Americans keep spending, driving the economy at a time when unemployment is at a half-century low point despite headwinds from the trade war.
Holiday sales rose 3.4 percent this year over 2018, according to a survey by Mastercard SpendingPulse. Online sales grew much more sharply — 18.8 percent compared with last year — marking the continuing change in how people shop.
The increase this year, both over all and online, is smaller than it was in 2018, but the findings will be welcomed by retailers, which depend on year-end splurges to drive their annual sales.
Consumers are responsible for the largest chunk, by far, of economic activity in the United States, and their willingness to keep shopping has offset declining business investment in the face of the trade war and an uncertain outlook. The economy grew at a 2.1 percent annual rate in the third quarter of 2019 and has been expanding for 11 years — one of the longest periods of continuous growth ever.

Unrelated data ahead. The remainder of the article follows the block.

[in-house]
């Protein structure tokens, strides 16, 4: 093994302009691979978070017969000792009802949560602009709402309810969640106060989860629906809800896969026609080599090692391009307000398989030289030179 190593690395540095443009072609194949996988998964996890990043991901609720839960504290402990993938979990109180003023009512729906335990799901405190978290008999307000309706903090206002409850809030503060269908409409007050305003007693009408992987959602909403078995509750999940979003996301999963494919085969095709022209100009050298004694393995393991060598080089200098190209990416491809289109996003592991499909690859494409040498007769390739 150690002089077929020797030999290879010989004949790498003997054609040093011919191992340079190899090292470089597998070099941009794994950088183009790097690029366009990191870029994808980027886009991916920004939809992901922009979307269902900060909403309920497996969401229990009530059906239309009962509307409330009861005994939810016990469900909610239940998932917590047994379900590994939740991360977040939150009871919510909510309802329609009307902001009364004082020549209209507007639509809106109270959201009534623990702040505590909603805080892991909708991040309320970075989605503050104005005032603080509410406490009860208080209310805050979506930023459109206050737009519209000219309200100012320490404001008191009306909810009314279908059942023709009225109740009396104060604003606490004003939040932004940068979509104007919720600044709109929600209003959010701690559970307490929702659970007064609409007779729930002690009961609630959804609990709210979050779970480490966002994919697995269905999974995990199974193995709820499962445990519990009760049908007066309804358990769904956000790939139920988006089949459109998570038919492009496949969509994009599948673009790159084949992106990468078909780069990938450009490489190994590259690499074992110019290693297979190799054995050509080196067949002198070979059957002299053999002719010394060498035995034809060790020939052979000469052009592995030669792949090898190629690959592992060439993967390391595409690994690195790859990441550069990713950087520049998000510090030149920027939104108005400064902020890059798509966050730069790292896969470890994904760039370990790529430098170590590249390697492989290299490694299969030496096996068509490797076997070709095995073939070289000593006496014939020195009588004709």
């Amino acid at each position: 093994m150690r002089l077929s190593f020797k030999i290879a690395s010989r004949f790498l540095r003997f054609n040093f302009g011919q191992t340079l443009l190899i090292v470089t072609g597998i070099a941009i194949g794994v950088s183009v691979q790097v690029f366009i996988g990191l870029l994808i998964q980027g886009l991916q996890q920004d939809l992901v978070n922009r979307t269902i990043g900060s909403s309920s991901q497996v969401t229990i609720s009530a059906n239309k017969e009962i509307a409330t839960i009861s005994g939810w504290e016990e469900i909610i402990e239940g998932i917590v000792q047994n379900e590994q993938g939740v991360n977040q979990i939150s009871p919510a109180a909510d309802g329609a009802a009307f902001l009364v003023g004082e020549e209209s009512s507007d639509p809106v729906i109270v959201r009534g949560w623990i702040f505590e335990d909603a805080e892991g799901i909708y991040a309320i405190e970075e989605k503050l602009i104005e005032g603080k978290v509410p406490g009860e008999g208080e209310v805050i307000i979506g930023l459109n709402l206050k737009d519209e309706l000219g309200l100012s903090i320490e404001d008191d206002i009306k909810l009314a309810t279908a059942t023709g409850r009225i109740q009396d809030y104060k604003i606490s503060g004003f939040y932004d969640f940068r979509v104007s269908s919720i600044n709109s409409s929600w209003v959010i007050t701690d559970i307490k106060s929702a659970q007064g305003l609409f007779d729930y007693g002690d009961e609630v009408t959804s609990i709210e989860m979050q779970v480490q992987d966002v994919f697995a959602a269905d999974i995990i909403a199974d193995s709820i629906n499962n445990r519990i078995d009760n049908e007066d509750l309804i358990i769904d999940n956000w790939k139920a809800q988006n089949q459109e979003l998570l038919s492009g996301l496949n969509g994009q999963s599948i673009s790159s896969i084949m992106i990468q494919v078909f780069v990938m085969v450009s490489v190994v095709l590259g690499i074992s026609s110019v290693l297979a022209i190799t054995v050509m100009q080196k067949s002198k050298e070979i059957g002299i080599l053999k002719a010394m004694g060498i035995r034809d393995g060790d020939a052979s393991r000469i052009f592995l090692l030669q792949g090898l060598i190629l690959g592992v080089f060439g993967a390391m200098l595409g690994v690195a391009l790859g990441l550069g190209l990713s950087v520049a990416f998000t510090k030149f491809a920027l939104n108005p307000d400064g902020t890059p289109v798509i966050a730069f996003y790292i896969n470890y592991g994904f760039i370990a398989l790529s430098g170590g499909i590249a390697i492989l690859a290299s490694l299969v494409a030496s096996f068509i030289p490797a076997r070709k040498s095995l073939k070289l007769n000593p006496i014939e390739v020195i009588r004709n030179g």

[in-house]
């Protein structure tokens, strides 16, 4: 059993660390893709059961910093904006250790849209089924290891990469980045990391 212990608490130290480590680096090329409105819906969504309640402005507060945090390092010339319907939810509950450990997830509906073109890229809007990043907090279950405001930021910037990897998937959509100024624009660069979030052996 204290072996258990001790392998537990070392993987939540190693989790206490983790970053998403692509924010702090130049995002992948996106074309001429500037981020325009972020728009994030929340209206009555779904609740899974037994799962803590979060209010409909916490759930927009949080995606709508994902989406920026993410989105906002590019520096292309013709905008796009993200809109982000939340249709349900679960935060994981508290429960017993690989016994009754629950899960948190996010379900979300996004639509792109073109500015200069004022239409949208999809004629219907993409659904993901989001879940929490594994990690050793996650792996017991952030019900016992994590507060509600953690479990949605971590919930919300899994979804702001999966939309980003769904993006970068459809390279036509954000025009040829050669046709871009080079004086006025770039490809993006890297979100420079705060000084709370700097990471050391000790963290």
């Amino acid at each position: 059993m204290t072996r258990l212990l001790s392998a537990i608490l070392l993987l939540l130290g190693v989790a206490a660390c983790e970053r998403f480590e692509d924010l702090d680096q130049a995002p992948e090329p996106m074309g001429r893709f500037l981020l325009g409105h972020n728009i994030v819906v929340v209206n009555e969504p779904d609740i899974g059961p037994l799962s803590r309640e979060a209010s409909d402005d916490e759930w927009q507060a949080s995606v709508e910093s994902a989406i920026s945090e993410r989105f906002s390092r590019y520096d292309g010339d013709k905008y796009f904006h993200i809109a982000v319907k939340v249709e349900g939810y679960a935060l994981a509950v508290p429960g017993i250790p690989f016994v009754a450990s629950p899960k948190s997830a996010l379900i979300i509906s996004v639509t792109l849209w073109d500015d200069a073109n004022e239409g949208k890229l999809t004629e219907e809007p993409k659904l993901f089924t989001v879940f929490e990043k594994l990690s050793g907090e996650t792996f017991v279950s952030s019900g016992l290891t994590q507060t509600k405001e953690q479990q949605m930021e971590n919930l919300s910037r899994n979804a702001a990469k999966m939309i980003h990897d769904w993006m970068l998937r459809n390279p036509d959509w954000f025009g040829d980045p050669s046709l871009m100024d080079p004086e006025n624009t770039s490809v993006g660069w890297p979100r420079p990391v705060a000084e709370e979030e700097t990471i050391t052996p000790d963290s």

Employers added 266,000 jobs in November and unemployment remained at 3.5 percent, the 21st consecutive month with an unemployment rate of 4 percent or lower.
Helped by the Federal Reserve’s decision to ease up on interest-rate increases, stocks are on pace for one of their best years in decades. The S&P 500 index was up nearly 29 percent in 2019 before markets opened on Thursday.
The SpendingPulse survey tracked sales from Nov. 1 through Dec. 24 that were made using Mastercard’s network of payments systems, and included estimates of purchases made with cash and other kinds of payments. Automobile sales were excluded.
Apparel sales gained 1 percent over last year and 17 percent online. Spending on jewelry went up 1.8 percent over all and 8.8 percent online. Sales of electronics and appliances rose 4.6 percent, and home furniture and furnishings grew 1.3 percent.
The move to more online shopping has come at the expense of brick-and-mortal stores. The retail industry has announced more than 9,000 store closings in 2019. The SpendingPulse survey found a 1.8 percent decline in sales at department stores, which have been hit particularly hard by the transformation of consumer shopping. Another sign of the troubles facing department stores: Their online sales grew only 6.9 percent.